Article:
|Title||Free energy change for insertion of charged, monolayer-protected nanoparticles into lipid bilayers|
|Publication Type||Journal Article|
|Year of Publication||2014|
|Authors||Van Lehn, RC, Alexander-Katz, A|
|Pagination||648 - 658|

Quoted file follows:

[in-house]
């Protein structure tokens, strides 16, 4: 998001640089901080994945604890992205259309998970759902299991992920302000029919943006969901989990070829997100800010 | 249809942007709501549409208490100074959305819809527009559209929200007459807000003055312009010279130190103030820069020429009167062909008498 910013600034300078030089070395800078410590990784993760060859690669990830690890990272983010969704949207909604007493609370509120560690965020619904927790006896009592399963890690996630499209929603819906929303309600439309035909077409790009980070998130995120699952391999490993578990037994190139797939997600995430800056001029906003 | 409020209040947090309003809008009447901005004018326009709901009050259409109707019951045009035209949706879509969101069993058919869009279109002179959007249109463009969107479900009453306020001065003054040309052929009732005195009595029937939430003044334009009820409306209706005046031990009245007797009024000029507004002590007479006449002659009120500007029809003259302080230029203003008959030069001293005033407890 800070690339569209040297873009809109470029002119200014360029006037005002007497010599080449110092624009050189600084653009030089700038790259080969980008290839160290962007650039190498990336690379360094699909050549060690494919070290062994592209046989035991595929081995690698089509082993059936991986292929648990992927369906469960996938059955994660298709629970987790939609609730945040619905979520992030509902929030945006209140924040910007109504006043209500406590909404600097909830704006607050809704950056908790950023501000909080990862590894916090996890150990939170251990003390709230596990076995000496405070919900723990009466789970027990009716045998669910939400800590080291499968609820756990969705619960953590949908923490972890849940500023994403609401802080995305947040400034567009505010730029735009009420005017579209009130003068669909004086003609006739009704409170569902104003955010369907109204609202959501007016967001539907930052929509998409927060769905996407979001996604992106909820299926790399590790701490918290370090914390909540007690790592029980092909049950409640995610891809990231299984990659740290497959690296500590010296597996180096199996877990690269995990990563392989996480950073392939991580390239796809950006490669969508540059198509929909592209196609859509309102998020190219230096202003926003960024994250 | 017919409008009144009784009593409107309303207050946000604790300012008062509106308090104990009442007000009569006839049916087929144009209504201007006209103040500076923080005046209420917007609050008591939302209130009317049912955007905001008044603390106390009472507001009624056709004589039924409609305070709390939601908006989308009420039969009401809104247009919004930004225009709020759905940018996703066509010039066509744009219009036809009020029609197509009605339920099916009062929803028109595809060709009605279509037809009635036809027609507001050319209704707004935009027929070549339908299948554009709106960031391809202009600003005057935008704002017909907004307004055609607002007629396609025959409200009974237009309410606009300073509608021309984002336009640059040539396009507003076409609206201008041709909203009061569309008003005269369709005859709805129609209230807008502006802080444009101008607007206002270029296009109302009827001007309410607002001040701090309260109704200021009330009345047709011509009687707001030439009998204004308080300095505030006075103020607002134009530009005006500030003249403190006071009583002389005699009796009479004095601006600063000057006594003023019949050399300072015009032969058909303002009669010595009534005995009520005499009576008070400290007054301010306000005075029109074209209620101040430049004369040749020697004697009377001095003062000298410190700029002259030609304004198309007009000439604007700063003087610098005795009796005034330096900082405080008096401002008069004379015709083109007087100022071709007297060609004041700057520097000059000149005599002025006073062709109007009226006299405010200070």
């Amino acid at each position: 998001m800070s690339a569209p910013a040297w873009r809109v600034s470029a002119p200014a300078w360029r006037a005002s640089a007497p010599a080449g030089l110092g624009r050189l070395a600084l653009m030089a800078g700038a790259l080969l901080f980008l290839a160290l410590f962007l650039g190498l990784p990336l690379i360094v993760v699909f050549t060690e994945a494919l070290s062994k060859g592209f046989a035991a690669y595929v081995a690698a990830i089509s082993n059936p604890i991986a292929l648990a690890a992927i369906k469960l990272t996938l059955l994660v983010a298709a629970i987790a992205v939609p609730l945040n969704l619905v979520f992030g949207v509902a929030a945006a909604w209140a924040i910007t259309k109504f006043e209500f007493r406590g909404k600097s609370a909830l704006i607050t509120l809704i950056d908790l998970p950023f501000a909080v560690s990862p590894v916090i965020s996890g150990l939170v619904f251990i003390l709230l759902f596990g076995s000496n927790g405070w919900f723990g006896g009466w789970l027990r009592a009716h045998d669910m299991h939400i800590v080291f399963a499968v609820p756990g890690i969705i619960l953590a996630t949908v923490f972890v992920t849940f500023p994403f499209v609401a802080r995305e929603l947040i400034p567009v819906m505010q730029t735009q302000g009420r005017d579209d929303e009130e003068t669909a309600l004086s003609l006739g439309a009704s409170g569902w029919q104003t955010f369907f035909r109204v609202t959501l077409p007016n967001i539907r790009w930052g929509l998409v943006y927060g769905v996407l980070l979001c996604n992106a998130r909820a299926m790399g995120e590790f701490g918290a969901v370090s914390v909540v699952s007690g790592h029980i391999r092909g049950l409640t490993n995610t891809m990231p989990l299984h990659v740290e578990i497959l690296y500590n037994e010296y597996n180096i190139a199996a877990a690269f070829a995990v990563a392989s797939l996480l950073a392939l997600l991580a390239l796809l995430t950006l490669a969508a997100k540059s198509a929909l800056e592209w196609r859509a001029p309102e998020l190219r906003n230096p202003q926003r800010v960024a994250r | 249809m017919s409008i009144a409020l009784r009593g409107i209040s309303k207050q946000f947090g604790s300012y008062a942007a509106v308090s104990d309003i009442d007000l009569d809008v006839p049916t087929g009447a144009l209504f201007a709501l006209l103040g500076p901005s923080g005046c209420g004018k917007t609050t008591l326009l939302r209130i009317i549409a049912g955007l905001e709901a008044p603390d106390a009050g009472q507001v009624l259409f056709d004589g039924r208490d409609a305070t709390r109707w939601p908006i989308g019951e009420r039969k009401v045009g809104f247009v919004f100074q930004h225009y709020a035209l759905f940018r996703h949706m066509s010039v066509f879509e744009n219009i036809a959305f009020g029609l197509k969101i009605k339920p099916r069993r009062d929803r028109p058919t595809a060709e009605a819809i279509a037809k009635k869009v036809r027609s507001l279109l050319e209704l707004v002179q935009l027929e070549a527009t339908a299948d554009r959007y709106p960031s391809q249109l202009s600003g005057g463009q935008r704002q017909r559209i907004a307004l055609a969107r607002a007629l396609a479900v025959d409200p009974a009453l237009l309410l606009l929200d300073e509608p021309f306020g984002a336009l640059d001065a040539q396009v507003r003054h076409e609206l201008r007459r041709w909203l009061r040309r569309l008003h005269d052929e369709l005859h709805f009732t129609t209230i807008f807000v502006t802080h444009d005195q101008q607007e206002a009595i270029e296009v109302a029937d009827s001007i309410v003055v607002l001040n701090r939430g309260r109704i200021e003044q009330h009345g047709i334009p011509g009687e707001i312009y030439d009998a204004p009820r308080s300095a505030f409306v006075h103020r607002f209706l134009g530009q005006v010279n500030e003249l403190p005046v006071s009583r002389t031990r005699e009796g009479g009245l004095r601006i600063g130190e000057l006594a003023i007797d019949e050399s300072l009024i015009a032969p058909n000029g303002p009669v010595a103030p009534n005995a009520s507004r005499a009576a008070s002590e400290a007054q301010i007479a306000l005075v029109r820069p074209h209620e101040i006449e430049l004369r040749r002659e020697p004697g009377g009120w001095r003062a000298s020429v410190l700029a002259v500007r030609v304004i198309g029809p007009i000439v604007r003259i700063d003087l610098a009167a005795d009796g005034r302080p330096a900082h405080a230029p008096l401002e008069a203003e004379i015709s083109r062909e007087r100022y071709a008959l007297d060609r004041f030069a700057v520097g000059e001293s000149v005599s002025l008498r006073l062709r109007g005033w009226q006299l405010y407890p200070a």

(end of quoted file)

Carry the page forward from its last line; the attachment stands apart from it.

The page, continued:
Charged, monolayer-protected gold nanoparticles (AuNPs) with core diameters smaller than 10 nm have recently emerged as a prominent class of nanomaterial for use in targeted drug delivery and biosensing. In particular, recent experimental studies showed that AuNPs protected by a binary mixture of purely hydrophobic and anionic, end-functionalized alkanethiol ligands were able to spontaneously penetrate through cell membranes via a non-endocytic, non-disruptive mechanism. The critical step in the penetration process is a fusion step during which the AuNPs insert into the hydrophobic core of the bilayer. This fusion step is driven by hydrophobic forces as inserted AuNPs minimize their exposed hydrophobic surface area and thereby lower their free energy compared to particles in the bulk. Here, we explore the effect of the large parameter space of composition, size, ligand length, morphology, and hydrophobicity strength on the change in the free energy upon insertion. Using a newly developed implicit bilayer, implicit solvent simulation model, our work shows that there is a size cutoff for insertion that has a strong dependence on surface composition and ligand chemistry. Our results agree well with previous experimental findings for a particular value of the hydrophobicity strength. This work provides physical insight that may be used to both understand the insertion of AuNPs into bilayers and guide the design of monolayers to either encourage or inhibit insertion.